Benchmark study

Longitudinal qualitative tests like these involve participants carrying out identical tasks on your products or services over time. It could also include measuring your failures, determining how your site performs when compared to your competitors, or assess best-in-industry examples to mimic.

If conducting competitor research over time, you could ask questions like these:

  1. What is your impression of <brand one>?
  2. What do you like about <brand two>?
  3. Which company has provided you with the best experience, <brand one or brand two>?
  4. Out of the two, which company are you most likely to use next?

While PlaybookUX cannot be used to conduct quantitative tests like card sorting, tree testing, or eye-tracking, it can be followed up by qualitative testing like moderated and unmoderated interviews to get further feedback from your target audience.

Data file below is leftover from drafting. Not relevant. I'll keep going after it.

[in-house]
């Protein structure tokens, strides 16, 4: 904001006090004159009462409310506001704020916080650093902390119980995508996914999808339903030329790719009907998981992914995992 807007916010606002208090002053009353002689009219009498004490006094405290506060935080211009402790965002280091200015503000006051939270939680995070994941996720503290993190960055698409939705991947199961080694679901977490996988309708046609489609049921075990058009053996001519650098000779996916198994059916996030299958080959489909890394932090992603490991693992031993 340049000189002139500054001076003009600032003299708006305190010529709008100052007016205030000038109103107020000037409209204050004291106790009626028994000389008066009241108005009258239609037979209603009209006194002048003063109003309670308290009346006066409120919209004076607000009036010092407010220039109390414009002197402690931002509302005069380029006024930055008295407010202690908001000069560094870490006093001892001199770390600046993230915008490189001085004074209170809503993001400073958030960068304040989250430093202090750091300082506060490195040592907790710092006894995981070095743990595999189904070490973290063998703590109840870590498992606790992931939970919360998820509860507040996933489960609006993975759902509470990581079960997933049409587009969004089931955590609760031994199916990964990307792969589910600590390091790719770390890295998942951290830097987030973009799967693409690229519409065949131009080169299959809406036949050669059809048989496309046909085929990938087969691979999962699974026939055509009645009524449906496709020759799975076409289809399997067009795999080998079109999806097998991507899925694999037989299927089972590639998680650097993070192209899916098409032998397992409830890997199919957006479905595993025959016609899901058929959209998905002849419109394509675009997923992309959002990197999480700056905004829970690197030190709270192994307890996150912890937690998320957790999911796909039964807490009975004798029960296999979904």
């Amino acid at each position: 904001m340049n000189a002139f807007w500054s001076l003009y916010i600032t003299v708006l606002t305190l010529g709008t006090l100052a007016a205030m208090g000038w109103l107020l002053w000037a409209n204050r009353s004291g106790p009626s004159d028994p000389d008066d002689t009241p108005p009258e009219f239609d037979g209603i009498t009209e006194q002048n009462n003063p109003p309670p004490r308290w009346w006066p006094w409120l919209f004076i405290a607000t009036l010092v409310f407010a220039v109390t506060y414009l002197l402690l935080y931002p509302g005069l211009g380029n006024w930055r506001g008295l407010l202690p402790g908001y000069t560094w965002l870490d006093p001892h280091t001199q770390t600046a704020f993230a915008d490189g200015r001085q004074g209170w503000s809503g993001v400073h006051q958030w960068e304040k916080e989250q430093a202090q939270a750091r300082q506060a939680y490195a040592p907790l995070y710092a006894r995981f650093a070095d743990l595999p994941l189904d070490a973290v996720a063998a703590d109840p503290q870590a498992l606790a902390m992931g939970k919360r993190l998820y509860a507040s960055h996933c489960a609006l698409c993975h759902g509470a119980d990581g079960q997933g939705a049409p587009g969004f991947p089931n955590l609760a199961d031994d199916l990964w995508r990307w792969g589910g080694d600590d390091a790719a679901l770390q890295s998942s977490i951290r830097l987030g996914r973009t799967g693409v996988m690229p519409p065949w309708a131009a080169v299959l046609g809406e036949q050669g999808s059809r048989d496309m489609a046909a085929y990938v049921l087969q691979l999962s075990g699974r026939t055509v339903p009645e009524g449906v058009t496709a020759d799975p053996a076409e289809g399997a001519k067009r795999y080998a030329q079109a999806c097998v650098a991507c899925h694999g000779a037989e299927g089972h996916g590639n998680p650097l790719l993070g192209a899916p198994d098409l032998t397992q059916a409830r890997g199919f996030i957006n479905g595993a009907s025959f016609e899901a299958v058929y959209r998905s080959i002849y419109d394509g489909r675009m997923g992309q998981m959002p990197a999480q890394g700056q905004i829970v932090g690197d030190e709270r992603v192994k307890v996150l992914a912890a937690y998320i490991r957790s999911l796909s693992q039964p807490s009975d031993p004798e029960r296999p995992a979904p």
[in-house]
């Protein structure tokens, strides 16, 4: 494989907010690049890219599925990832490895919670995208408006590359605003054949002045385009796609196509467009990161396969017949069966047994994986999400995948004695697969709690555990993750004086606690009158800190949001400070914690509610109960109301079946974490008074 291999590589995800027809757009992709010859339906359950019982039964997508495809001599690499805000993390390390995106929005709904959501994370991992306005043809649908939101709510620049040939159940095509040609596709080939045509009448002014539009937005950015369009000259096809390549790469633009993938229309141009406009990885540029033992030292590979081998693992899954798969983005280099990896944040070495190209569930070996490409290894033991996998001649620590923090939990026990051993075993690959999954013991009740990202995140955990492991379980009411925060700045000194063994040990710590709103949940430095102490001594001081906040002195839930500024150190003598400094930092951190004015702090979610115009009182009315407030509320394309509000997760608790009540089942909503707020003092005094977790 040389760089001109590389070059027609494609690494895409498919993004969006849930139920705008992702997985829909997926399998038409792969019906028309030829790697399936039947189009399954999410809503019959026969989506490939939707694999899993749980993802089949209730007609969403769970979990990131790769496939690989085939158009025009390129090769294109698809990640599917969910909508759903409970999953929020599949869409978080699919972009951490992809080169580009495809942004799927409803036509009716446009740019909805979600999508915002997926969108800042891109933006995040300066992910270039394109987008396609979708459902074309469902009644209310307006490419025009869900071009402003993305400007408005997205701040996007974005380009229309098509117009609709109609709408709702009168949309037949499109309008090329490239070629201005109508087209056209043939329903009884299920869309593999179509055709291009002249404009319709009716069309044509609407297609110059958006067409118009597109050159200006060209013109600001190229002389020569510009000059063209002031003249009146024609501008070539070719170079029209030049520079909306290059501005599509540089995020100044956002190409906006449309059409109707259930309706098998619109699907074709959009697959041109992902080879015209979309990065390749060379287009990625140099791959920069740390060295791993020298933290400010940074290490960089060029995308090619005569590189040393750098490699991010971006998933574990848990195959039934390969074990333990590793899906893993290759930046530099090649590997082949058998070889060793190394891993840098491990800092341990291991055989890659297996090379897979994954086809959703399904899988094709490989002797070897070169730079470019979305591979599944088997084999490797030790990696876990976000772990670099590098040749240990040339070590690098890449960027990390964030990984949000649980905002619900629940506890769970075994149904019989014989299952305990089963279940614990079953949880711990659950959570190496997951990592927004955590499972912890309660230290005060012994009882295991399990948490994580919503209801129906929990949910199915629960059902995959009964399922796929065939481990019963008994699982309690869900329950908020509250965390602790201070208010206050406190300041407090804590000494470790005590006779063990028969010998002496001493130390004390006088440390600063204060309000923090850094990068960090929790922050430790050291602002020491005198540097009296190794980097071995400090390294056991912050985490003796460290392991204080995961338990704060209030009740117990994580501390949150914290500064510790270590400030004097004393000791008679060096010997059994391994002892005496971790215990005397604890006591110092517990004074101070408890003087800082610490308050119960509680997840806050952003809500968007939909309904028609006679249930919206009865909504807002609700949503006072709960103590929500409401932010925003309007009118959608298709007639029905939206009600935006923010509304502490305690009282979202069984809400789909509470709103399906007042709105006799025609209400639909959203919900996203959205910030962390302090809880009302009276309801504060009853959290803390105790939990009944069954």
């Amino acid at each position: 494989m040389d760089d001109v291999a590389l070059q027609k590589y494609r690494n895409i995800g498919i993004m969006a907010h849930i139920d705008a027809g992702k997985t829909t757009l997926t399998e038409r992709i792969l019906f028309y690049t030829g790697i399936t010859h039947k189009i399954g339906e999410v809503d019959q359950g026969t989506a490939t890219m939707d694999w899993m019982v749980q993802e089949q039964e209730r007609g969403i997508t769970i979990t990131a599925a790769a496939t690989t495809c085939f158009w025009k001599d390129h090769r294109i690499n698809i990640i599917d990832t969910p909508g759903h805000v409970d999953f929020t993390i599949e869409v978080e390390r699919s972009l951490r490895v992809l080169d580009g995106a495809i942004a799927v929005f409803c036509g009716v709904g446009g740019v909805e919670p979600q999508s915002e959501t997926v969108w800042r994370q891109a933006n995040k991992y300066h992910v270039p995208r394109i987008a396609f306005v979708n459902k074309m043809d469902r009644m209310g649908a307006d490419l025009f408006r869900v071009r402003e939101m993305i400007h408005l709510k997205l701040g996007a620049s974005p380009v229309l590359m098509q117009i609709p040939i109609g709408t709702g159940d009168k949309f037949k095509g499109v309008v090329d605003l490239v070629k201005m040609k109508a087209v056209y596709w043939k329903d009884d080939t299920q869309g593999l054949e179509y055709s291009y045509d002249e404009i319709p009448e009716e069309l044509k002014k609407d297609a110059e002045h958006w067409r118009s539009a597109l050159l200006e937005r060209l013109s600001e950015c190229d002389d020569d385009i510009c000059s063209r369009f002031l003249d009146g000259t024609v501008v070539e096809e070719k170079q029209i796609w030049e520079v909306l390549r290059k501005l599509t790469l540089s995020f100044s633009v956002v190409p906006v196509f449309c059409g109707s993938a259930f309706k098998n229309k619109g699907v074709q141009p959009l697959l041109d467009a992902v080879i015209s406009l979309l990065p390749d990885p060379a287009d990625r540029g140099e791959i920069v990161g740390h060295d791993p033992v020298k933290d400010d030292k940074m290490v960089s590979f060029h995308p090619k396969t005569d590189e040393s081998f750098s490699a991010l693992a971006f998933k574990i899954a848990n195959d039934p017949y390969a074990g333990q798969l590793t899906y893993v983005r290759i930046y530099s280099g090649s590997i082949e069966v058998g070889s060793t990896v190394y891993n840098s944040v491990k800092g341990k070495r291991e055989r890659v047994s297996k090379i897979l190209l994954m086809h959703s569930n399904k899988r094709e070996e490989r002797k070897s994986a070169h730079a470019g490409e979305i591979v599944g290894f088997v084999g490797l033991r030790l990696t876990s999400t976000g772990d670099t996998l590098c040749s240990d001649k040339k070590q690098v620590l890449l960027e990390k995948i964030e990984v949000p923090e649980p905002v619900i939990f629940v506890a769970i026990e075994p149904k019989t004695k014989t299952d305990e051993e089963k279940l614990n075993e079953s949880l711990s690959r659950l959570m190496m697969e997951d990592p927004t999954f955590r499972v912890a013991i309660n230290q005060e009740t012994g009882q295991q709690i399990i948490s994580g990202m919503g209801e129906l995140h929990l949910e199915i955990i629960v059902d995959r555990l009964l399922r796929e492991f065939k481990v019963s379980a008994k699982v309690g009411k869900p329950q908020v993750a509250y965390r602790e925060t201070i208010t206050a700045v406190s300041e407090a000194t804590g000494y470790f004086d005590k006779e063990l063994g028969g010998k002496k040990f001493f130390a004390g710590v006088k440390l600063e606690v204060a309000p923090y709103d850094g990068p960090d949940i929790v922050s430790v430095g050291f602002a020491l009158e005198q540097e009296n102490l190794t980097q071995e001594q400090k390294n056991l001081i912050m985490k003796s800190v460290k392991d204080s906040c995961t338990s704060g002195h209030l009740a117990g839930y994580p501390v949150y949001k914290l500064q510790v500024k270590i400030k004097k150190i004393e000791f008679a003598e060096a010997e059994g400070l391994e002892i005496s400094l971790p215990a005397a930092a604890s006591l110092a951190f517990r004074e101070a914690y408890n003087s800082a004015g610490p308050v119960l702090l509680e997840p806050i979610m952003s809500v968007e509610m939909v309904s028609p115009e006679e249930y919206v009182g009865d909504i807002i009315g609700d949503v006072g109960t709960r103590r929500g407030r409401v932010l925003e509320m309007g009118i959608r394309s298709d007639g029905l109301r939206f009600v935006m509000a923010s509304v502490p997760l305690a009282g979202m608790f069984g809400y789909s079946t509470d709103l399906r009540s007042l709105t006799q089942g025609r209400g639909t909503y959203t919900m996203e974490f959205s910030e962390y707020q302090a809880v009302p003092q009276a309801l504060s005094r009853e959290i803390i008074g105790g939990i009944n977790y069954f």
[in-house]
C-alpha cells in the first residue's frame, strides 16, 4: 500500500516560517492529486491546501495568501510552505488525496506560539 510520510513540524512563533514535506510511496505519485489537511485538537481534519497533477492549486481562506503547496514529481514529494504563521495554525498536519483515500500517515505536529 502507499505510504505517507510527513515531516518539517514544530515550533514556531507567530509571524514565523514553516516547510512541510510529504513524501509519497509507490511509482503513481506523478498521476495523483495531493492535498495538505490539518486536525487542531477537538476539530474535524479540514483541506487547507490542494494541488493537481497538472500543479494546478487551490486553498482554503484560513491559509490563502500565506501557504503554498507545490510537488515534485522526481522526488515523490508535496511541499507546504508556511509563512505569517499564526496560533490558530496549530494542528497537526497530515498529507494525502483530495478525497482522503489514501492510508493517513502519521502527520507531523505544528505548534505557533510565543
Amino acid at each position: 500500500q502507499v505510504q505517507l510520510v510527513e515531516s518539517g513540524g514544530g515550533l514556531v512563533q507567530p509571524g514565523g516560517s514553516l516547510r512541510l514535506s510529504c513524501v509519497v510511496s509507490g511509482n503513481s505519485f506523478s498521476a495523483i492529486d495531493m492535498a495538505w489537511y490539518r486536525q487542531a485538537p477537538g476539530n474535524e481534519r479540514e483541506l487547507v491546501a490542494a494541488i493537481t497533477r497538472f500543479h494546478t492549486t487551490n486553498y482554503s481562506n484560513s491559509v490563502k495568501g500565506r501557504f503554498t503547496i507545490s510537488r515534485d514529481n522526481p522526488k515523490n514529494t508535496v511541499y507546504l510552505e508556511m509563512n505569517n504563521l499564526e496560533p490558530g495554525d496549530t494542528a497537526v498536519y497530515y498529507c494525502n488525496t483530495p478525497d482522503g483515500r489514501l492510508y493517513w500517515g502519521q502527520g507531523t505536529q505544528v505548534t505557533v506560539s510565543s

Qualitative testing helps you discover your target audience’s experience when they use your product or service. The results from this study will allow you to get inside the head of your target user as they share their thoughts and feelings that will tell you how and why you need to fix an issue.

While qualitative testing methods can help you answer why a participant feels a certain way about your product or service, quantitative research can help you analyze the qualitative outcomes. It can also help a business calculate ROI for improvement or change to a product or service. Want to see how PlaybookUX can help you source better qualitative insights? Sign up to get started or let us organize a test for you.